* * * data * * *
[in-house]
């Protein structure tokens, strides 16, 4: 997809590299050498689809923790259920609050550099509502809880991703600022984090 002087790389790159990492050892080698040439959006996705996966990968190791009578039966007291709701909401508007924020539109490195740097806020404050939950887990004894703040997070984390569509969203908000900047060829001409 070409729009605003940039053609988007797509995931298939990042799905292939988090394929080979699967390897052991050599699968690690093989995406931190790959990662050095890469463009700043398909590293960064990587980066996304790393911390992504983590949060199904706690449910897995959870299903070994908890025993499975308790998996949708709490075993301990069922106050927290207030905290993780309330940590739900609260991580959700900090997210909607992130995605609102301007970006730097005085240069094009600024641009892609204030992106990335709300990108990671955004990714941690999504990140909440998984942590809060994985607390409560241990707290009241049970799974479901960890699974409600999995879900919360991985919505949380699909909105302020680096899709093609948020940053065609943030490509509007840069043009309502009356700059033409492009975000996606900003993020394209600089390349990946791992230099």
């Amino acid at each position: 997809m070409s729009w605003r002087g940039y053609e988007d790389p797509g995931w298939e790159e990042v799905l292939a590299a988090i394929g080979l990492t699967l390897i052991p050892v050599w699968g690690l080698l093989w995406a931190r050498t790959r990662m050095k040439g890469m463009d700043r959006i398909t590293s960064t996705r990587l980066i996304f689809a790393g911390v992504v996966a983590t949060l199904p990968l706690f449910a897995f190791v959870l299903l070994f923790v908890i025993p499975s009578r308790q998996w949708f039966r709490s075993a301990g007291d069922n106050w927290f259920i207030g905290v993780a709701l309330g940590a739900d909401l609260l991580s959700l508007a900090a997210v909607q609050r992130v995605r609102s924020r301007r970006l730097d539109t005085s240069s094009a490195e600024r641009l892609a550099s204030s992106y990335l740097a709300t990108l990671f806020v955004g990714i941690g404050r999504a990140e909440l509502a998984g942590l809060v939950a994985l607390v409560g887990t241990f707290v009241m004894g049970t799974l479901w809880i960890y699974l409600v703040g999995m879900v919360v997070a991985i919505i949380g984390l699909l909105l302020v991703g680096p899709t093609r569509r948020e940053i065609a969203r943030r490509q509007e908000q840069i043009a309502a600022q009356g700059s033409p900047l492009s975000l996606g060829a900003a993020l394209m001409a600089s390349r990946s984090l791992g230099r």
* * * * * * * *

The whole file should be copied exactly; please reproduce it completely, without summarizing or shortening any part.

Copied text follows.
[in-house]
């Protein structure tokens, strides 16, 4: 997809590299050498689809923790259920609050550099509502809880991703600022984090 002087790389790159990492050892080698040439959006996705996966990968190791009578039966007291709701909401508007924020539109490195740097806020404050939950887990004894703040997070984390569509969203908000900047060829001409 070409729009605003940039053609988007797509995931298939990042799905292939988090394929080979699967390897052991050599699968690690093989995406931190790959990662050095890469463009700043398909590293960064990587980066996304790393911390992504983590949060199904706690449910897995959870299903070994908890025993499975308790998996949708709490075993301990069922106050927290207030905290993780309330940590739900609260991580959700900090997210909607992130995605609102301007970006730097005085240069094009600024641009892609204030992106990335709300990108990671955004990714941690999504990140909440998984942590809060994985607390409560241990707290009241049970799974479901960890699974409600999995879900919360991985919505949380699909909105302020680096899709093609948020940053065609943030490509509007840069043009309502009356700059033409492009975000996606900003993020394209600089390349990946791992230099």
């Amino acid at each position: 997809m070409s729009w605003r002087g940039y053609e988007d790389p797509g995931w298939e790159e990042v799905l292939a590299a988090i394929g080979l990492t699967l390897i052991p050892v050599w699968g690690l080698l093989w995406a931190r050498t790959r990662m050095k040439g890469m463009d700043r959006i398909t590293s960064t996705r990587l980066i996304f689809a790393g911390v992504v996966a983590t949060l199904p990968l706690f449910a897995f190791v959870l299903l070994f923790v908890i025993p499975s009578r308790q998996w949708f039966r709490s075993a301990g007291d069922n106050w927290f259920i207030g905290v993780a709701l309330g940590a739900d909401l609260l991580s959700l508007a900090a997210v909607q609050r992130v995605r609102s924020r301007r970006l730097d539109t005085s240069s094009a490195e600024r641009l892609a550099s204030s992106y990335l740097a709300t990108l990671f806020v955004g990714i941690g404050r999504a990140e909440l509502a998984g942590l809060v939950a994985l607390v409560g887990t241990f707290v009241m004894g049970t799974l479901w809880i960890y699974l409600v703040g999995m879900v919360v997070a991985i919505i949380g984390l699909l909105l302020v991703g680096p899709t093609r569509r948020e940053i065609a969203r943030r490509q509007e908000q840069i043009a309502a600022q009356g700059s033409p900047l492009s975000l996606g060829a900003a993020l394209m001409a600089s390349r990946s984090l791992g230099r």